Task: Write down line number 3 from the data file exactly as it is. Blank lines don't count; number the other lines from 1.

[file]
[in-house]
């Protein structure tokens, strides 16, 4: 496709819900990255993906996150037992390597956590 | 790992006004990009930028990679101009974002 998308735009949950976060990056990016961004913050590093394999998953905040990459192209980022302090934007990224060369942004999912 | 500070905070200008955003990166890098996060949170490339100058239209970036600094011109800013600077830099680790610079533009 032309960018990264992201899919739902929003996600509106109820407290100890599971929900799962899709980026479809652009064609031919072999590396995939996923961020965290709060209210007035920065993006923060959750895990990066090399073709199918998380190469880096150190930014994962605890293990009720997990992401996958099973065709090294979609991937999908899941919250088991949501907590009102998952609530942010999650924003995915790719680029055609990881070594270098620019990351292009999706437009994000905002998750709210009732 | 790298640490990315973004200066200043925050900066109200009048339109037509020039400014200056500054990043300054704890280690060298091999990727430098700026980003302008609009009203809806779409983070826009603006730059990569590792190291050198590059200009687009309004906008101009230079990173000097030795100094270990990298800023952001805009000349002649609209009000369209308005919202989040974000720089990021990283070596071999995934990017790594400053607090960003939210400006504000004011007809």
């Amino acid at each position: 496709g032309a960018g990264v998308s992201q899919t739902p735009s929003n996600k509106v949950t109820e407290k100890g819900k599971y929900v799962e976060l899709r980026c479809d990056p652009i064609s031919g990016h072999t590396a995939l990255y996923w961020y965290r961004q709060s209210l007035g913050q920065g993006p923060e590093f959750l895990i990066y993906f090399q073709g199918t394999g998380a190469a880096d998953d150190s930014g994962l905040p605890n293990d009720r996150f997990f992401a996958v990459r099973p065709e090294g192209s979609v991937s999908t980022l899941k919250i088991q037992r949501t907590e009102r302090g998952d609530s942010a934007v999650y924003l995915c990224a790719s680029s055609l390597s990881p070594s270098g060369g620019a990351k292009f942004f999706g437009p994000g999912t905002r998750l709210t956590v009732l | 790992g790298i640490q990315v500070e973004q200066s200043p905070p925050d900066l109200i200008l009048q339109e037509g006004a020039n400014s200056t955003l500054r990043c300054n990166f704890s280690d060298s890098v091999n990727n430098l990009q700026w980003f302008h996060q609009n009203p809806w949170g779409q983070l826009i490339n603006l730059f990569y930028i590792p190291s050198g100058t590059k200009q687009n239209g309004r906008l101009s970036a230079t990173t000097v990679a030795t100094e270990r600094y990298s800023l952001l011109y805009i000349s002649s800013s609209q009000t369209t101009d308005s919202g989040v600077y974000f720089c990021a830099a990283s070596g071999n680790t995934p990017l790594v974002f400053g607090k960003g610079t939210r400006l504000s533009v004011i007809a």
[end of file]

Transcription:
């Amino acid at each position: 496709g032309a960018g990264v998308s992201q899919t739902p735009s929003n996600k509106v949950t109820e407290k100890g819900k599971y929900v799962e976060l899709r980026c479809d990056p652009i064609s031919g990016h072999t590396a995939l990255y996923w961020y965290r961004q709060s209210l007035g913050q920065g993006p923060e590093f959750l895990i990066y993906f090399q073709g199918t394999g998380a190469a880096d998953d150190s930014g994962l905040p605890n293990d009720r996150f997990f992401a996958v990459r099973p065709e090294g192209s979609v991937s999908t980022l899941k919250i088991q037992r949501t907590e009102r302090g998952d609530s942010a934007v999650y924003l995915c990224a790719s680029s055609l390597s990881p070594s270098g060369g620019a990351k292009f942004f999706g437009p994000g999912t905002r998750l709210t956590v009732l | 790992g790298i640490q990315v500070e973004q200066s200043p905070p925050d900066l109200i200008l009048q339109e037509g006004a020039n400014s200056t955003l500054r990043c300054n990166f704890s280690d060298s890098v091999n990727n430098l990009q700026w980003f302008h996060q609009n009203p809806w949170g779409q983070l826009i490339n603006l730059f990569y930028i590792p190291s050198g100058t590059k200009q687009n239209g309004r906008l101009s970036a230079t990173t000097v990679a030795t100094e270990r600094y990298s800023l952001l011109y805009i000349s002649s800013s609209q009000t369209t101009d308005s919202g989040v600077y974000f720089c990021a830099a990283s070596g071999n680790t995934p990017l790594v974002f400053g607090k960003g610079t939210r400006l504000s533009v004011i007809a």